What if God Disappeared?

by Luke Muehlhauser on October 14, 2009 in Funny,Video

This is brilliant.

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{ 43 comments… read them below or add one }

ayer October 14, 2009 at 6:14 am

Ah yes, atheist humor…strikingly similar to the humor of 13-year-old boys. The “issue” addressed in this video is best imbibed straight from Nietzsche, who proclaimed “God is Dead”:

See http://en.wikipedia.org/wiki/God_is_dead:
“Nietzsche recognizes the crisis which the death of God represents for existing moral considerations, because “When one gives up the Christian faith, one pulls the right to Christian morality out from under one’s feet. This morality is by no means self-evident… By breaking one main concept out of Christianity, the faith in God, one breaks the whole: nothing necessary remains in one’s hands.”[1] This is why in “The Madman”, a work which primarily addresses atheists, the problem is to retain any system of values in the absence of a divine order.

…The death of God will lead, Nietzsche says, not only to the rejection of a belief of cosmic or physical order but also to a rejection of absolute values themselves — to the rejection of belief in an objective and universal moral law, binding upon all individuals. In this manner, the loss of an absolute basis for morality leads to nihilism. This nihilism is what Nietzsche worked to find a solution for by re-evaluating the foundations of human values. This meant, to Nietzsche, looking for foundations that went deeper than Christian values. He would find a basis in the “will to power” that he described as “the essence of reality.”

Nietzsche believed that the majority of people did not recognize this death out of the deepest-seated fear or angst. Therefore, when the death did begin to become widely acknowledged, people would despair and nihilism would become rampant…”

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John D October 14, 2009 at 7:24 am

Ah yes, Christian moral superiority: all the intellectual honesty of a 12 year old.

I find the faithful always speak of ‘absolute’ and ‘objective’ morality as though the terms were interchangeable. They are not. ‘Objective’ denotes something that can assessed, interrogated, challenged and accepted by everyone; ‘absolute’ describes something unchangeable and immutable. Something can be objective without being absolute and vice versa.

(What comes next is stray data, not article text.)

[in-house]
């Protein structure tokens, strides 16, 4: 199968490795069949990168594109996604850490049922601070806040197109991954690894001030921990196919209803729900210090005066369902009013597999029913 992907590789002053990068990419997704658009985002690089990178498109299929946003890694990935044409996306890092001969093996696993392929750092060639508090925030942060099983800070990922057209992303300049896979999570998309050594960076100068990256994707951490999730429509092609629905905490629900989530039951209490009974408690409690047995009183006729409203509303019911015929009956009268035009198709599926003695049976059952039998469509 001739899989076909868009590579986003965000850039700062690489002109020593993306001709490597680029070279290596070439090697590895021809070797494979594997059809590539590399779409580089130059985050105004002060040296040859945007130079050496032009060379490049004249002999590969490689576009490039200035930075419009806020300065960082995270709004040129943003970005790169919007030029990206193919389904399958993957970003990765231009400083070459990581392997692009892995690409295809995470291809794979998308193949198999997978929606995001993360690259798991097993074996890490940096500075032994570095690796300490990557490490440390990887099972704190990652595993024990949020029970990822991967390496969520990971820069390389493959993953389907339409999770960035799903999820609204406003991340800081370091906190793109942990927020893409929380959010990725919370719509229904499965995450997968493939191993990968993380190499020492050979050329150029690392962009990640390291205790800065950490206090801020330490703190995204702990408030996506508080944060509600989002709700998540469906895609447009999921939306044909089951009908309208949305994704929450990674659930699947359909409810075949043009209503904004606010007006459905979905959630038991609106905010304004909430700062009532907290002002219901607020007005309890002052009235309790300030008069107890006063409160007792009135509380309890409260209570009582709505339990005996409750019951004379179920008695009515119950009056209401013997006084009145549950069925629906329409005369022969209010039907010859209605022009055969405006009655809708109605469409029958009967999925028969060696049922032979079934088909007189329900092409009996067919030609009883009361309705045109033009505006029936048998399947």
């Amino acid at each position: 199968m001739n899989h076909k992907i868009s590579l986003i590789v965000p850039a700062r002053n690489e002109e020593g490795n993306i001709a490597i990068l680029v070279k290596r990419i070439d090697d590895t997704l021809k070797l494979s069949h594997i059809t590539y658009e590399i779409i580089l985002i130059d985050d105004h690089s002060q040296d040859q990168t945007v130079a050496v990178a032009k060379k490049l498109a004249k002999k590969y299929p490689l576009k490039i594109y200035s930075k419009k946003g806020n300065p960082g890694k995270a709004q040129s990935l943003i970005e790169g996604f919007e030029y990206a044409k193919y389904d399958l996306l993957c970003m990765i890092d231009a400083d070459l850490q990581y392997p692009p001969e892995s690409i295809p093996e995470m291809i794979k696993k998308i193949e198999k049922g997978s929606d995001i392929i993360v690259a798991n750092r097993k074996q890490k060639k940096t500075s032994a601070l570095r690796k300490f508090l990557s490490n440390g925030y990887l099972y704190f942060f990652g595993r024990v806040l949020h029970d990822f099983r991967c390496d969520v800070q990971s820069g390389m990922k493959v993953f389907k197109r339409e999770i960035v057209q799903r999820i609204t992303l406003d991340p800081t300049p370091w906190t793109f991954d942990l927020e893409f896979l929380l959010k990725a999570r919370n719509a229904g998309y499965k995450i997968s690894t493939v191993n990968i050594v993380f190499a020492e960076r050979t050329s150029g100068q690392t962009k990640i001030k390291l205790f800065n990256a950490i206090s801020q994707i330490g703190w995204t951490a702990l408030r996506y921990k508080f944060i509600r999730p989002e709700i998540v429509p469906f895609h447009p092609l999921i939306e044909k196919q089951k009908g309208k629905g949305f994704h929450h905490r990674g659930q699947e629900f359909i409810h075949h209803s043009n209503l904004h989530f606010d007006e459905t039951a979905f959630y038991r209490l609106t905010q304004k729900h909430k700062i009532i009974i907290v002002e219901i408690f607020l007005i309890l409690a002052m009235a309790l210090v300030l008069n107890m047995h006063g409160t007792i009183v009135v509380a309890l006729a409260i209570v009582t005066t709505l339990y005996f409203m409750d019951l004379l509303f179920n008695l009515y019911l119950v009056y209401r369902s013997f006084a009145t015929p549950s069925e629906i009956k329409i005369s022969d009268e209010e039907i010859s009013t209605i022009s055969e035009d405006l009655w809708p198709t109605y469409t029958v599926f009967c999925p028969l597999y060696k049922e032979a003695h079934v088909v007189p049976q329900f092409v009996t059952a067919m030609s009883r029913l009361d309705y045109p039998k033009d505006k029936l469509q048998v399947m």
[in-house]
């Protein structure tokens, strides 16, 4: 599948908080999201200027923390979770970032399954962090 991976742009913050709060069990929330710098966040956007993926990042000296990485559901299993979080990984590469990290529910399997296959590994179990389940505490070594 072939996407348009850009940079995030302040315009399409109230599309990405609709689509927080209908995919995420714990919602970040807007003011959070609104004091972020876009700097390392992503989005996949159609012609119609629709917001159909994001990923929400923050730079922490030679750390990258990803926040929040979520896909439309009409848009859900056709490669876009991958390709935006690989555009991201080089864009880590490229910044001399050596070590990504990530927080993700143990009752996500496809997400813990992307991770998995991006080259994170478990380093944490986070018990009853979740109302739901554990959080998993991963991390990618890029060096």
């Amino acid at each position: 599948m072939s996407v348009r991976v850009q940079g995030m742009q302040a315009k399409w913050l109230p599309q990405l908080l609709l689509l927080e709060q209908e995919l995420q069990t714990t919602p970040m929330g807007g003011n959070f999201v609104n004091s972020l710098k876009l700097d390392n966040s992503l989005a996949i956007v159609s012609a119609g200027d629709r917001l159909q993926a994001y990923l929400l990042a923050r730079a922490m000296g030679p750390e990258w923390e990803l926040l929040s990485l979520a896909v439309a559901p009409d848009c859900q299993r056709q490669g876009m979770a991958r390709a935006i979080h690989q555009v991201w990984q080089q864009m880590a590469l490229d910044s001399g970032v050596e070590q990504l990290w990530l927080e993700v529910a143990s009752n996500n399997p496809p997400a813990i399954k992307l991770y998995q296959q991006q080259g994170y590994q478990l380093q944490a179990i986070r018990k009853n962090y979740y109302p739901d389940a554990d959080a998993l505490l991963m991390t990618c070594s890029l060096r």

Anyway, it strikes me that in trying to live a moral life, the Christian is forced to be a moral sceptic. Why? Because, presumably, they believe moral prescriptions are derived from the divine reason operating beyond space and time (Aquinas’s position) and at that at least some moral prescriptions are revealed to us. Assuming the bible is the source of revelation, and accepting that the bible offers conflicting and sometimes ambiguous moral advice (genocide seemed to be okay at one point in the past, is it okay now?), you must be, at a minimum, uncertain or sceptical about the content of morality.

Likewise, if moral prescriptions derive from the operation of divine free will, there is no reason to believe that moral revelations are final. God may have more commandments in store for us in the future, of which we know nothing. He may even be revealing these commandments to some illiterate peasant as we speak.

An additional problem arises from the doctrine of redemption. If it is true that the acceptance of Jesus will lead to my salvation, then surely I can do this at any point in my life. And if this is true, surely I have no reason to be moral for the time being. I can expect to live for about 80 yrs. Thus I can rape, pillage and defraud all I like for 79 years, only to recant and start loving Jesus in my final year.

A final problem arises from the problem of evil. If you rationalise the compatibility of suffering with the existence of a good God through some sort of theodicy construction, then you are, in effect, saying that God has some moral reason for allowing suffering to take place. But does this not imply that I have no reason to prevent suffering? After all, what are my moral reasons when compared to those of God.

It seems to me that if you accept a naturalist ontology (i.e. that whatever the fundamental nature of existence is, it is not a personal being) you are in much better shape from a moral perspective. If you accept the existence of moral facts then you can at least say that these are necessary and immutable features of the universe, i.e. not subject to divine whimsy. Better still, if you accept Luke’s desirism (which I see as a form of humanism) then at least you have can base your moral decisions on real reasons for action.